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Ending the cycle of broken promises to reform social care funding in England must be a priority for the next government, a Health Foundation report says. 

Currently, one in seven people aged 65 and over face care costs over £100,000. Government only covers the costs of care for people with the highest needs and lowest means. Everyone else must pay for care themselves, get help from friends or family, or go without.  

The report sets out cost estimates for three options (see Notes to Editors) to protect people against the costs of care. It estimates:   

  • Providing basic protection for all against some care costs, with a Scottish-style model of ‘free personal care’ in England, could cost an extra £6bn in 2026/27, rising to around £7bn by 2035/36 
  • Protecting people with the greatest lifetime care needs against catastrophic costs, by introducing a Dilnot-style ‘cap’ set at £86,000, could cost an extra £0.5bn in 2026/27, rising to around £3.5bn by 2035/36 
  • Introducing an NHS-style model of universal and comprehensive care could cost an extra £17bn by 2035/36. 

The next government will face tough spending decisions. But a better, fairer and more generous social care system is affordable. By 2035/36, the cost of the current government’s version of the Dilnot model is equivalent to around 0.2% of GDP or an estimated £4.25 per household per week. 

Successive governments have ditched or delayed plans to reform funding for social care, leaving people suffering unnecessarily. Tony Blair promised reform in 1997. A decade ago, the coalition government legislated for a Dilnot-style cap on care costs but its introduction was later delayed. In 2021, Boris Johnson announced that the cap would finally be implemented. But, in a case of history repeating itself, the government has since delayed the cap until 2025 – after the next election. Ultimately, progress will not happen without political will and leadership.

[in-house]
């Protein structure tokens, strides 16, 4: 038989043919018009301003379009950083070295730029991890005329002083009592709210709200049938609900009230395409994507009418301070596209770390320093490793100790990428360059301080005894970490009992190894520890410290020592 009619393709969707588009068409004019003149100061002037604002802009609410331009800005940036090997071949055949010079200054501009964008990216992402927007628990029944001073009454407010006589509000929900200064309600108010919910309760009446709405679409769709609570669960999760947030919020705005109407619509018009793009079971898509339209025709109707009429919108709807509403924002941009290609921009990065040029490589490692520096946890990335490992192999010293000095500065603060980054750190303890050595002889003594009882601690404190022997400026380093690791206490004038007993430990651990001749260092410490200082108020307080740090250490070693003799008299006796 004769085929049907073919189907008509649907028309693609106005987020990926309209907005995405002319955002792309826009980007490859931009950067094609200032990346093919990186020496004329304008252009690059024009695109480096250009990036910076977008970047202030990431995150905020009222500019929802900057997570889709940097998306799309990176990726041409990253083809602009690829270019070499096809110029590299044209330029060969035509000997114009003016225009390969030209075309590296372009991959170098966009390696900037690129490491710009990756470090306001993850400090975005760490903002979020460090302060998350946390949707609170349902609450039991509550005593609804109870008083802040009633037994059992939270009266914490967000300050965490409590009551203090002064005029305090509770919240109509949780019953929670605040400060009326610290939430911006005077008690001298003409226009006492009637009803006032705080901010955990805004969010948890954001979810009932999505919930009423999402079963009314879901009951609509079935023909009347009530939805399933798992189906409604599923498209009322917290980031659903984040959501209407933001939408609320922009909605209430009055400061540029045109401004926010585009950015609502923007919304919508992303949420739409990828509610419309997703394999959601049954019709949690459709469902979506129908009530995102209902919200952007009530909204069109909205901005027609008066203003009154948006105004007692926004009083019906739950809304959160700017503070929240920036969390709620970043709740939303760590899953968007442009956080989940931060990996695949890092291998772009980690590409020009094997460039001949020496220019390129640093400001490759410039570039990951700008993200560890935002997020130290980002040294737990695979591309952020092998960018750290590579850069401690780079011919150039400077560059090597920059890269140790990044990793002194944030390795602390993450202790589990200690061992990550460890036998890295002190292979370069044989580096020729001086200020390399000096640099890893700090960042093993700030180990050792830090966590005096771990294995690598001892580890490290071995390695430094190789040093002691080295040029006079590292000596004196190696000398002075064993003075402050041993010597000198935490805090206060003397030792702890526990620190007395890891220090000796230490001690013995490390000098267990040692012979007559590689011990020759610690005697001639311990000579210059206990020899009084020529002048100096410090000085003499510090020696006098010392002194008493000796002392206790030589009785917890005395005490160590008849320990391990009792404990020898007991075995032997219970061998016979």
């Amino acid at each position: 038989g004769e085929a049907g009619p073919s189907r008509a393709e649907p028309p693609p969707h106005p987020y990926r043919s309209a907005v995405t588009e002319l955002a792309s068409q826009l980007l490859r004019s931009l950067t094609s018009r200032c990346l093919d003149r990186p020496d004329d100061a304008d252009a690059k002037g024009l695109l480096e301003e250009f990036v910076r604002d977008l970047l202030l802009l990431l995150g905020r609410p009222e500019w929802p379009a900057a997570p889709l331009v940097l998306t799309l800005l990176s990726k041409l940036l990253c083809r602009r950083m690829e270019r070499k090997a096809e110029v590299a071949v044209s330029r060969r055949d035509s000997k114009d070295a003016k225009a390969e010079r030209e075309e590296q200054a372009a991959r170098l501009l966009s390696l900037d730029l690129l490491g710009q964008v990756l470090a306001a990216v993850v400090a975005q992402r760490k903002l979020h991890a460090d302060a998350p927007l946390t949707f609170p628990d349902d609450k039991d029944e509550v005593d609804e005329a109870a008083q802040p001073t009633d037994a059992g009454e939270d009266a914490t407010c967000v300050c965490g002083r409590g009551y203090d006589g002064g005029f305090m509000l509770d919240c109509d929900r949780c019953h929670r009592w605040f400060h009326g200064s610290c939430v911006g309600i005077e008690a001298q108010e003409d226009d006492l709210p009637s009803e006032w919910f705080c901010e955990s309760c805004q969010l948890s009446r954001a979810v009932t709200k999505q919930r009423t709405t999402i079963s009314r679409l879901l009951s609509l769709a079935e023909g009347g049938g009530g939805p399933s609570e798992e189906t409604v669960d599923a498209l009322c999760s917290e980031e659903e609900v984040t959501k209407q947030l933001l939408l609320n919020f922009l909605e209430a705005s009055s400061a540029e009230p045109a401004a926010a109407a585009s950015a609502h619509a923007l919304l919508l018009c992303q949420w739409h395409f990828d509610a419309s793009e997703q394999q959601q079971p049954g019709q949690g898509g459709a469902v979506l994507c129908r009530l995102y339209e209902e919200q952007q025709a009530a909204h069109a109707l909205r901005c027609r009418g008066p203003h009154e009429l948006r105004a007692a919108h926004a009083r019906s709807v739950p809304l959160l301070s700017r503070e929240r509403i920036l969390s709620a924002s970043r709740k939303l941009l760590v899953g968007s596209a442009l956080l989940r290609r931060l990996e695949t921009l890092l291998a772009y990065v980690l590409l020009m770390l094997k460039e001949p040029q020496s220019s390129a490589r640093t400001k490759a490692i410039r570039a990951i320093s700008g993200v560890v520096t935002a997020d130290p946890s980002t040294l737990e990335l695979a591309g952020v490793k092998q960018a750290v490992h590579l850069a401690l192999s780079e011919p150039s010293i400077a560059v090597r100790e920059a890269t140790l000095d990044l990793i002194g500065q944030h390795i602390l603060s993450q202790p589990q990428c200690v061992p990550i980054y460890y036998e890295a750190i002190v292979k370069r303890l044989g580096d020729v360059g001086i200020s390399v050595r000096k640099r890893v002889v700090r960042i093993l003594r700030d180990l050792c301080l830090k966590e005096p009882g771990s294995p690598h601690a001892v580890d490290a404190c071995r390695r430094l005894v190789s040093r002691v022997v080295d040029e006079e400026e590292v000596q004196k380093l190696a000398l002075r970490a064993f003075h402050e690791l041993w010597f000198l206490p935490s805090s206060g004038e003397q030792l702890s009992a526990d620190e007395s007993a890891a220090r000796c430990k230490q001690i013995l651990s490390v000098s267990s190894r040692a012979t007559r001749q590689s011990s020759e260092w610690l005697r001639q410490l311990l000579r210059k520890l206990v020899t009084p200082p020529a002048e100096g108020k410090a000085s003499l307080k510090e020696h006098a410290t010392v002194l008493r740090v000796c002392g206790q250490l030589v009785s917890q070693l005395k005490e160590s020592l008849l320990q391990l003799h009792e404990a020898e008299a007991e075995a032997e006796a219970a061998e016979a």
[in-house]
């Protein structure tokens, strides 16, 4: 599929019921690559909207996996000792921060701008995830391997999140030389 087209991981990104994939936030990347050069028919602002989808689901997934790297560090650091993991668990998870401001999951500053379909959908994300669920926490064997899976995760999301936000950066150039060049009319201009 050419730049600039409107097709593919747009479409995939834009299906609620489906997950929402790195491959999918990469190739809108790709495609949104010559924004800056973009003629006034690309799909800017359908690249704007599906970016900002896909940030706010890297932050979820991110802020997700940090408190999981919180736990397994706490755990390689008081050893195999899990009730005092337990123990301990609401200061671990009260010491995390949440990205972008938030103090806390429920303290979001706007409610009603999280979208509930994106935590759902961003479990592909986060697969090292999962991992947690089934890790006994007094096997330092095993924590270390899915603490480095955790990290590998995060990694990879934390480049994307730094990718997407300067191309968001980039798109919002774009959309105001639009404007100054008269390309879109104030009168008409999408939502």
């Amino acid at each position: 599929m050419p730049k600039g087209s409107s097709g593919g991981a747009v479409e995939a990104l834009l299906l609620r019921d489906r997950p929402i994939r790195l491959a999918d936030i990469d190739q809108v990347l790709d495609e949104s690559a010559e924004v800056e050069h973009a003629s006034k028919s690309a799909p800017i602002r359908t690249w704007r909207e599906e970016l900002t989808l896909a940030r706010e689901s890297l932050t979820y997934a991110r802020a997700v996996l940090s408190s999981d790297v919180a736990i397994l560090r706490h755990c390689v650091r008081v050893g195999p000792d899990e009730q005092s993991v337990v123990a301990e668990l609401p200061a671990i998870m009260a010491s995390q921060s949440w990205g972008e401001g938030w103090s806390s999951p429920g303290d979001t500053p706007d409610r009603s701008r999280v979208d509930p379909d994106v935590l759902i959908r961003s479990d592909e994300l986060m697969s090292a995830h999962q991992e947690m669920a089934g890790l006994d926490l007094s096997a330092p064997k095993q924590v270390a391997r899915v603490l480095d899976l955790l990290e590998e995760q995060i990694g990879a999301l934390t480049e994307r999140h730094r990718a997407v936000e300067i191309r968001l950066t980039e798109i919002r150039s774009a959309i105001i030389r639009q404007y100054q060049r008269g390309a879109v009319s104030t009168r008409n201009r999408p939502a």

The analysis primarily focuses on funding reform. But a wider package of investment and reform in social care is also desperately needed, the Health Foundation says. Alongside funding reform, a credible plan for social care must include policies and funding to improve people’s access to good care, boost pay and conditions for staff, and better support unpaid carers. 

Charles Tallack, Director of Data Analytics at the Health Foundation, said: 

‘Despite the pressing need for change, successive governments have failed to reform the funding of social care, leaving a catalogue of broken promises, delays and abandoned manifesto commitments whilst people continue to suffer under a care cost lottery. There are a number of options for reform but legislation already on the Statute Book to introduce a cap on the lifetime costs of care and give more people state support means that a solution is within reach. There can be no excuse for inaction and prolonging one of the biggest public policy failures of our generation.’ 


Notes to Editors: 

At present, social care is funded by government for people assessed as having significant care needs and limited financial means (assets below £14,250). People with assets of more than £23,250 pay for all their social care – and there is no limit to what they might pay.  We model three funding reform options: 

  • Free personal care: Some basic social care services are funded by government for everyone who needs it. A wider range of care services are means tested – and individuals may have to pay themselves. 
  • A ‘cap’ on care costs: Social care is funded by government for people assessed as having significant care needs and limited financial means, but a cap limits the amount someone can pay over their lifetime to £86,000. 
  • A universal social care system: Social care services are free at the point of use for everyone who needs them, similar to the NHS. 


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